Next Article in Journal / Special Issue
Substrate Chemistry and Rainfall Regime Regulate Elemental Composition of Tree Leaves in Karst Forests
Previous Article in Journal
Tree Species Site Suitability as a Combination of Occurrence Probability and Growth and Derivation of Priority Regions for Climate Change Adaptation
Previous Article in Special Issue
Novelty and Its Ecological Implications to Dry Forest Functioning and Conservation
Article Menu
Issue 6 (June) cover image

Export Article

Open AccessFeature PaperReview
Forests 2017, 8(6), 178; doi:10.3390/f8060178

Soil Biology Research across Latitude, Elevation and Disturbance Gradients: A Review of Forest Studies from Puerto Rico during the Past 25 Years

1
United States Department of Agriculture, Forest Service, International Institute of Tropical Forestry, Jardín Botánico Sur, 1201 Ceiba St.-Río Piedras, 00926, Puerto Rico
2
United States Department of Agriculture, Forest Service, Northern Research Station, Luquillo 00773-1377; Puerto Rico
*
Author to whom correspondence should be addressed.
Academic Editor: Timothy A. Martin
Received: 31 March 2013 / Revised: 16 May 2017 / Accepted: 20 May 2017 / Published: 24 May 2017
(This article belongs to the Special Issue Tropical Forest Ecology and Management for the Anthropocene)
View Full-Text   |   Download PDF [737 KB, uploaded 24 May 2017]

Abstract

Progress in understanding changes in soil biology in response to latitude, elevation and disturbance gradients has generally lagged behind studies of above-ground plants and animals owing to methodological constraints and high diversity and complexity of interactions in below-ground food webs. New methods have opened research opportunities in below-ground systems, leading to a rapid increase in studies of below-ground organisms and processes. Here, we summarize results of forest soil biology research over the past 25 years in Puerto Rico as part of a 75th Anniversary Symposium on research of the USDA Forest Service International Institute of Tropical Forestry. These results are presented in the context of changes in soil and forest floor biota across latitudinal, elevation and disturbance gradients. Invertebrate detritivores in these tropical forests exerted a stronger influence on leaf decomposition than in cold temperate forests using a common substrate. Small changes in arthropods brought about using different litterbag mesh sizes induced larger changes in leaf litter mass loss and nutrient mineralization. Fungi and bacteria in litter and soil of wet forests were surprisingly sensitive to drying, leading to changes in nutrient cycling. Tropical fungi also showed sensitivity to environmental fluctuations and gradients as fungal phylotype composition in soil had a high turnover along an elevation gradient in Puerto Rico. Globally, tropical soil fungi had smaller geographic ranges than temperate fungi. Invertebrate activity accelerates decomposition of woody debris, especially in lowland dry forest, but invertebrates are also important in early stages of log decomposition in middle elevation wet forests. Large deposits of scoltine bark beetle frass from freshly fallen logs coincide with nutrient immobilization by soil microbial biomass and a relatively low density of tree roots in soil under newly fallen logs. Tree roots shifted their foraging locations seasonally in relation to decaying logs. Native earthworms were sensitive to disturbance and were absent from tree plantations, whereas introduced earthworms were found across elevation and disturbance gradients. View Full-Text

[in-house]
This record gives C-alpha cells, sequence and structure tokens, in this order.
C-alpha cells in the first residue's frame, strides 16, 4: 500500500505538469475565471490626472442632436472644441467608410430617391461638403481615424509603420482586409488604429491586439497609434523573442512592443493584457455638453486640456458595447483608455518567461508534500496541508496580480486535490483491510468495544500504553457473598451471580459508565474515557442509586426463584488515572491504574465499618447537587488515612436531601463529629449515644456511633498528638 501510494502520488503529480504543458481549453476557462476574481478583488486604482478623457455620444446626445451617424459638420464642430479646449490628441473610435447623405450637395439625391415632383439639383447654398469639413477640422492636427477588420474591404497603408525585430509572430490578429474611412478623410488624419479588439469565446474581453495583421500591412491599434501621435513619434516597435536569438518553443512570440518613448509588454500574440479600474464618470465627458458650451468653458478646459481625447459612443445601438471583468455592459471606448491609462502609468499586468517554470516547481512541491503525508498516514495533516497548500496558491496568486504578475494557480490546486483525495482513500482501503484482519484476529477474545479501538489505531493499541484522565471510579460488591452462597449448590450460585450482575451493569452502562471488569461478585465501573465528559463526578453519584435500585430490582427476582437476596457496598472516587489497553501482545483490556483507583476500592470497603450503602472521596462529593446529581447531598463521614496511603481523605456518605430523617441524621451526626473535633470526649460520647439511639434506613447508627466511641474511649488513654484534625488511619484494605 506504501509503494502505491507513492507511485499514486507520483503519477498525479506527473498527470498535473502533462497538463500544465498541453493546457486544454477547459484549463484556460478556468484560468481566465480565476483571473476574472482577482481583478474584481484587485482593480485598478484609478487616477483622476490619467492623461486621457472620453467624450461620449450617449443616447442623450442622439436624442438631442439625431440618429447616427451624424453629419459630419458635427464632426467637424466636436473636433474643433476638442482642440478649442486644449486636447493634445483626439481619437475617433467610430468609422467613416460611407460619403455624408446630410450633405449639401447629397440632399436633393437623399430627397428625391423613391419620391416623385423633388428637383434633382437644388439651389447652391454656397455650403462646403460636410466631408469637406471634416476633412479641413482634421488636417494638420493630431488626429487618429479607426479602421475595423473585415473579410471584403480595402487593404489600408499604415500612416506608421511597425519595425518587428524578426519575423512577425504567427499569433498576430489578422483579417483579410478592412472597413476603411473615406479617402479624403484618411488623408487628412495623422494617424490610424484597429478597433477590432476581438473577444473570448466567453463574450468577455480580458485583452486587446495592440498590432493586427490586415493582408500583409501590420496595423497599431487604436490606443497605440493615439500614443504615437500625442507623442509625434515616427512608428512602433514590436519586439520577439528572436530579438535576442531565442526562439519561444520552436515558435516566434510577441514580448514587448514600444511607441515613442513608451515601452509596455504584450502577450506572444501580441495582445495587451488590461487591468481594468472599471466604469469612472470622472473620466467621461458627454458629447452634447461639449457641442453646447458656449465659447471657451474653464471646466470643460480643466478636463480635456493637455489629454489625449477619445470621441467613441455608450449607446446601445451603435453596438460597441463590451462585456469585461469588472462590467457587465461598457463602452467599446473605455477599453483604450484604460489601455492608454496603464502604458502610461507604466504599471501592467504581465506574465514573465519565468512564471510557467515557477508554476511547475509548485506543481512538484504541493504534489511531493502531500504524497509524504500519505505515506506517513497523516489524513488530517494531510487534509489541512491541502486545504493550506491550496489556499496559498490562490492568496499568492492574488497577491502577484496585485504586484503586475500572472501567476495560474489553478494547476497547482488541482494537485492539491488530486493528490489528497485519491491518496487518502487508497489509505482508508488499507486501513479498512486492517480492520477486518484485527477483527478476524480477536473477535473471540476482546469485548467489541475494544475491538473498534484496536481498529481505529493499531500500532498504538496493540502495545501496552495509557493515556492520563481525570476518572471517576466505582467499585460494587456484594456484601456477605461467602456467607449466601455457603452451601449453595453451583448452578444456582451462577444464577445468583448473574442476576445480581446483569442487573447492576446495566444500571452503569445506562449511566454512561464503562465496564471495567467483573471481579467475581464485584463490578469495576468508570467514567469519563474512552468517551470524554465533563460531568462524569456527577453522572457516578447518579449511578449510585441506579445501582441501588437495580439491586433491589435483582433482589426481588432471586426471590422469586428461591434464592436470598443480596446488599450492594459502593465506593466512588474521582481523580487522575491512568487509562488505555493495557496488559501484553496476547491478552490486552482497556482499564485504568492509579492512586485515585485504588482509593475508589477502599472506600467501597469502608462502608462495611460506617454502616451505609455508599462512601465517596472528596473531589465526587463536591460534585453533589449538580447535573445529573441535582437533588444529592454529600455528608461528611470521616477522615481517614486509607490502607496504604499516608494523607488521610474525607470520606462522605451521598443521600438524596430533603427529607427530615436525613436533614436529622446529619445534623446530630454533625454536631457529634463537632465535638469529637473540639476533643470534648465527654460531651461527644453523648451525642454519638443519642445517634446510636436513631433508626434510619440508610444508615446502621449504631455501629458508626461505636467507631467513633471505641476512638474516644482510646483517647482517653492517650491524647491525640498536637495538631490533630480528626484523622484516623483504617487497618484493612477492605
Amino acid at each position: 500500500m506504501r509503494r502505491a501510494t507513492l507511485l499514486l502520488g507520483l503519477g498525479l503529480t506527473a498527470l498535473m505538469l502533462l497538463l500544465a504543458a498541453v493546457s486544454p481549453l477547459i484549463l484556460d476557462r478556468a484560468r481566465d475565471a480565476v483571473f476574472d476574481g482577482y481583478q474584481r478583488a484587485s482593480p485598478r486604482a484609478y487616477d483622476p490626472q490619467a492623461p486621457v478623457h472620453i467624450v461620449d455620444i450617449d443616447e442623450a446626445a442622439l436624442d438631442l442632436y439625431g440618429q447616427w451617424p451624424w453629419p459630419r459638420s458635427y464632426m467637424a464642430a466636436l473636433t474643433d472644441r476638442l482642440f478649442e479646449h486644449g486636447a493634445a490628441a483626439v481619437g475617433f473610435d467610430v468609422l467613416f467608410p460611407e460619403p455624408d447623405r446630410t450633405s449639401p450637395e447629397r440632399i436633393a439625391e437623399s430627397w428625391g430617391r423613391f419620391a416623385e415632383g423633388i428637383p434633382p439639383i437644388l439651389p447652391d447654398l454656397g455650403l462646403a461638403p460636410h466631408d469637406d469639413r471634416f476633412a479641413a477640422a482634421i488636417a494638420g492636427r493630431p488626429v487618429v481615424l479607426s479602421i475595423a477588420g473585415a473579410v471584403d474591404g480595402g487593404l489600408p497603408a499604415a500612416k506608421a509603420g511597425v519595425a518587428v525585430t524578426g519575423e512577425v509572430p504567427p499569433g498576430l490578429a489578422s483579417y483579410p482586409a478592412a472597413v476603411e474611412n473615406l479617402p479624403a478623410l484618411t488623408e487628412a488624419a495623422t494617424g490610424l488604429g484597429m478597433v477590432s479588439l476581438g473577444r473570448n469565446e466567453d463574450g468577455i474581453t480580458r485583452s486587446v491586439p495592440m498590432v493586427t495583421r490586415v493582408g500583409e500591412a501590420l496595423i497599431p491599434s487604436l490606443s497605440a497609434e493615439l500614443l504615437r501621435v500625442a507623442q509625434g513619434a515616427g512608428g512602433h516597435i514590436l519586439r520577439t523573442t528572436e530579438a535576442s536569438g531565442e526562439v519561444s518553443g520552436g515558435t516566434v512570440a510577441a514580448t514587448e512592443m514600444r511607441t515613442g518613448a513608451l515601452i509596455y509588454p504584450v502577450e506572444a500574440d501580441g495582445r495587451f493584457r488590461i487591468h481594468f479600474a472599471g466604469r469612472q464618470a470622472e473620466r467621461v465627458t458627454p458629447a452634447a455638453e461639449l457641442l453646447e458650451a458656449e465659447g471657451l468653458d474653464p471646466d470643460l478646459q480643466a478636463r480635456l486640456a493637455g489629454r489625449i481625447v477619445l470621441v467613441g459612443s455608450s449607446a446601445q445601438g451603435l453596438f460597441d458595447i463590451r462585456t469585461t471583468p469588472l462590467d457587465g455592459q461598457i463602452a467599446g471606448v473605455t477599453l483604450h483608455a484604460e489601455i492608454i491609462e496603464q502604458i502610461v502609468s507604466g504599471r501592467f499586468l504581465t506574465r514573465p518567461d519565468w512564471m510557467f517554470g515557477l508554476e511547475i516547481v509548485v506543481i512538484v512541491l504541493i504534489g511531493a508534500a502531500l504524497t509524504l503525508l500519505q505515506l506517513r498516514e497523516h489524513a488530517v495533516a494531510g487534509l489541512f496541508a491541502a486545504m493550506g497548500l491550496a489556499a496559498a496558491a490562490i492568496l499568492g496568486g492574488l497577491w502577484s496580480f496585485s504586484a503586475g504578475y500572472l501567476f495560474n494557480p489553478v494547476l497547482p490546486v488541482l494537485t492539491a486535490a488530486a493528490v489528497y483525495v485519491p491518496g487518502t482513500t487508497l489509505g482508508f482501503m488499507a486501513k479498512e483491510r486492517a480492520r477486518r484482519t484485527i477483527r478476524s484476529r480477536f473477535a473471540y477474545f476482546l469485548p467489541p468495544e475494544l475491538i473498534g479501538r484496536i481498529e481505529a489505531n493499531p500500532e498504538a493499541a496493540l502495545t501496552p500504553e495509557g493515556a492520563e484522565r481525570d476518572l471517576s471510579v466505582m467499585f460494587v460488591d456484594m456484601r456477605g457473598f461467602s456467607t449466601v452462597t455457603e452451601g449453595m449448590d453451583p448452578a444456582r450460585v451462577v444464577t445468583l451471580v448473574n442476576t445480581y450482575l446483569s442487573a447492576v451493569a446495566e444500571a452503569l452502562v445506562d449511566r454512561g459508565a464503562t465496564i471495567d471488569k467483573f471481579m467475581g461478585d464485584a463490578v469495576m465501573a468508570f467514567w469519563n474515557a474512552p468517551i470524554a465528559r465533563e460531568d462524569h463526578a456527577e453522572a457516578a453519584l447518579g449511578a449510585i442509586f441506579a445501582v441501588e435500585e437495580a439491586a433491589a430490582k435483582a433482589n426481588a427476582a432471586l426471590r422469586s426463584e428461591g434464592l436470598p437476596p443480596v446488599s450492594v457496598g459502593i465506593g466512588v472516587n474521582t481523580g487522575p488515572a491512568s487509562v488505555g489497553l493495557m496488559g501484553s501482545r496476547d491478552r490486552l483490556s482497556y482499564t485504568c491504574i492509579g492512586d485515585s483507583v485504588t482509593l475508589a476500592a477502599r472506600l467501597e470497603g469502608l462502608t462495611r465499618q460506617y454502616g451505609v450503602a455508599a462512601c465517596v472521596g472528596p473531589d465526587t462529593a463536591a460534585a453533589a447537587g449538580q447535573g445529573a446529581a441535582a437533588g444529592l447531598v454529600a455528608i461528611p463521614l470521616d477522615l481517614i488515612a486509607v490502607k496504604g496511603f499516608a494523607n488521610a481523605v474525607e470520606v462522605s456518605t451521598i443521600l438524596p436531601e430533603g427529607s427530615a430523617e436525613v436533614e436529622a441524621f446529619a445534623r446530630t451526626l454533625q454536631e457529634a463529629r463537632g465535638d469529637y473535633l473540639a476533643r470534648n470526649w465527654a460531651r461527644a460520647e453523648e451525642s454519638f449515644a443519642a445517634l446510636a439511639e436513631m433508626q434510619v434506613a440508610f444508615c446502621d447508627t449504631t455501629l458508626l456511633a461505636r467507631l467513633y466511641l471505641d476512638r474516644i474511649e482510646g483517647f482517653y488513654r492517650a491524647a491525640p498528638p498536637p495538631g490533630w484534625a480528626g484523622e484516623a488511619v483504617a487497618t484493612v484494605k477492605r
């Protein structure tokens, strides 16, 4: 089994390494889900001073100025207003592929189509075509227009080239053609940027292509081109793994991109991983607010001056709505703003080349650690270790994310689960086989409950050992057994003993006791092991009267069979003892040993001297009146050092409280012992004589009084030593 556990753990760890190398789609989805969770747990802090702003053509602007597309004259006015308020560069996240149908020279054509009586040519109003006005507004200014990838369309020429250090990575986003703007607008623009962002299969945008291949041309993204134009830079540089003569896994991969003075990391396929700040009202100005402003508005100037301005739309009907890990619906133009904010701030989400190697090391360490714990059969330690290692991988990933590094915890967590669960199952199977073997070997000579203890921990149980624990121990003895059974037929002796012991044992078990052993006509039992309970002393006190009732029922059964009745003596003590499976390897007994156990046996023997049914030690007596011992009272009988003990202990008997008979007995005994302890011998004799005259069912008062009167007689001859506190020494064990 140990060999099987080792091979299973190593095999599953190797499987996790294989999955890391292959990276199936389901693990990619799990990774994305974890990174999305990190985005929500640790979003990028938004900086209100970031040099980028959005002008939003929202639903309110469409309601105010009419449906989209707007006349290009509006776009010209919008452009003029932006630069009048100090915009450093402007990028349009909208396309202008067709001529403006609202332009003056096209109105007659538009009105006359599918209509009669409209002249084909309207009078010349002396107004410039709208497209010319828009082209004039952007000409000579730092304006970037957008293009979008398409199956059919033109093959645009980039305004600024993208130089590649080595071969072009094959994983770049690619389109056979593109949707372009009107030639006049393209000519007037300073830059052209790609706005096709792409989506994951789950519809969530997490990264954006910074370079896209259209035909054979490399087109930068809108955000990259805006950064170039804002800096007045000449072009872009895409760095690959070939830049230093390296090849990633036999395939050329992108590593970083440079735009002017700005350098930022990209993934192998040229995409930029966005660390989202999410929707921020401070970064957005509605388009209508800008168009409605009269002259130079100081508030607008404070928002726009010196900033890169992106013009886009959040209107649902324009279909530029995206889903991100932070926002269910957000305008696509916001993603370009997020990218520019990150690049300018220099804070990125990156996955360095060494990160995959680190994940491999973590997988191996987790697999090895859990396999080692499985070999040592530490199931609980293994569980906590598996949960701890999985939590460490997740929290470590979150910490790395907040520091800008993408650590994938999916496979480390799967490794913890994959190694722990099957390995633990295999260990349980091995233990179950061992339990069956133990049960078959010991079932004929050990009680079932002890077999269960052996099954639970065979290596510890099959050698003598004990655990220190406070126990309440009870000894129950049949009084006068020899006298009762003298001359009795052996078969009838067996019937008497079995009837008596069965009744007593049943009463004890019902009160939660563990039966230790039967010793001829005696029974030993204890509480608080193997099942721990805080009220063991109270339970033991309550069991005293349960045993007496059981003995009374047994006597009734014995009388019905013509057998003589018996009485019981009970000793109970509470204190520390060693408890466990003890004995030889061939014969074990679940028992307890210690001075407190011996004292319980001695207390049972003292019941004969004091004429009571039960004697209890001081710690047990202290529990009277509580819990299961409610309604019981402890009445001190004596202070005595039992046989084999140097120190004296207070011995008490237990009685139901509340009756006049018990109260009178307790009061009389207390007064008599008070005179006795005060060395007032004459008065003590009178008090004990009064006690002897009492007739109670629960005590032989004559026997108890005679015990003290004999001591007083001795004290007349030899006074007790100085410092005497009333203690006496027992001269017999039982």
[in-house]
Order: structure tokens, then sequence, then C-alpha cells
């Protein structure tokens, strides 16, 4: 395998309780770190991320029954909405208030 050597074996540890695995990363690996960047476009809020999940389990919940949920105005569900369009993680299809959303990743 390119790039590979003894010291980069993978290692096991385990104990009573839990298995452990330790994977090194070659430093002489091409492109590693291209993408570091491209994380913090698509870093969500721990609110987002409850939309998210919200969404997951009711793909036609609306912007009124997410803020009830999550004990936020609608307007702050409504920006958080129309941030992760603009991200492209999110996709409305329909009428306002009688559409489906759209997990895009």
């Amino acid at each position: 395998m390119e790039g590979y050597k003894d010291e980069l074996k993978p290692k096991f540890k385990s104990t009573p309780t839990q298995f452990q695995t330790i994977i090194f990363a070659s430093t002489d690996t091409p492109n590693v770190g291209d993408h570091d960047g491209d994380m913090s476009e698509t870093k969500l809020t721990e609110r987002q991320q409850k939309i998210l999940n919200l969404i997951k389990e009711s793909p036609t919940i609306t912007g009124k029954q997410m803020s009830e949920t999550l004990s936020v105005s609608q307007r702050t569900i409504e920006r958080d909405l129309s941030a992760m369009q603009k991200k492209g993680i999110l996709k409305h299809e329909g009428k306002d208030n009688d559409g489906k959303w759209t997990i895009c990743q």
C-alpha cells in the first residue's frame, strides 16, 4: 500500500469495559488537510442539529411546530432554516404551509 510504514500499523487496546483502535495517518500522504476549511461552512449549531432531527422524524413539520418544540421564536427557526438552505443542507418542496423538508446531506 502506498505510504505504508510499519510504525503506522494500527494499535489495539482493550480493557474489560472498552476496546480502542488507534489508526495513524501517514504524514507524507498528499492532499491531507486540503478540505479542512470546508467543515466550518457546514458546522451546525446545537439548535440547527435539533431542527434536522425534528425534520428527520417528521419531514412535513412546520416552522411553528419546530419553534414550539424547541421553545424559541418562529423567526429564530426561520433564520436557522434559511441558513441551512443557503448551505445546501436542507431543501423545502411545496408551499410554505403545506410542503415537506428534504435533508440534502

Keywords: tropical forests; invertebrates; microbiota; soil biota; litter; wood; latitude; elevation; disturbance; gradients tropical forests; invertebrates; microbiota; soil biota; litter; wood; latitude; elevation; disturbance; gradients
This is an open access article distributed under the Creative Commons Attribution License which permits unrestricted use, distribution, and reproduction in any medium, provided the original work is properly cited. (CC BY 4.0).

Scifeed alert for new publications

Never miss any articles matching your research from any publisher
  • Get alerts for new papers matching your research
  • Find out the new papers from selected authors
  • Updated daily for 49'000+ journals and 6000+ publishers
  • Define your Scifeed now

SciFeed Share & Cite This Article

MDPI and ACS Style

González, G.; Lodge, D.J. Soil Biology Research across Latitude, Elevation and Disturbance Gradients: A Review of Forest Studies from Puerto Rico during the Past 25 Years. Forests 2017, 8, 178.

Show more citation formats Show less citations formats

Note that from the first issue of 2016, MDPI journals use article numbers instead of page numbers. See further details here.

Related Articles

Article Metrics

Article Access Statistics

1

Comments

[Return to top]
Forests EISSN 1999-4907 Published by MDPI AG, Basel, Switzerland RSS E-Mail Table of Contents Alert
Back to Top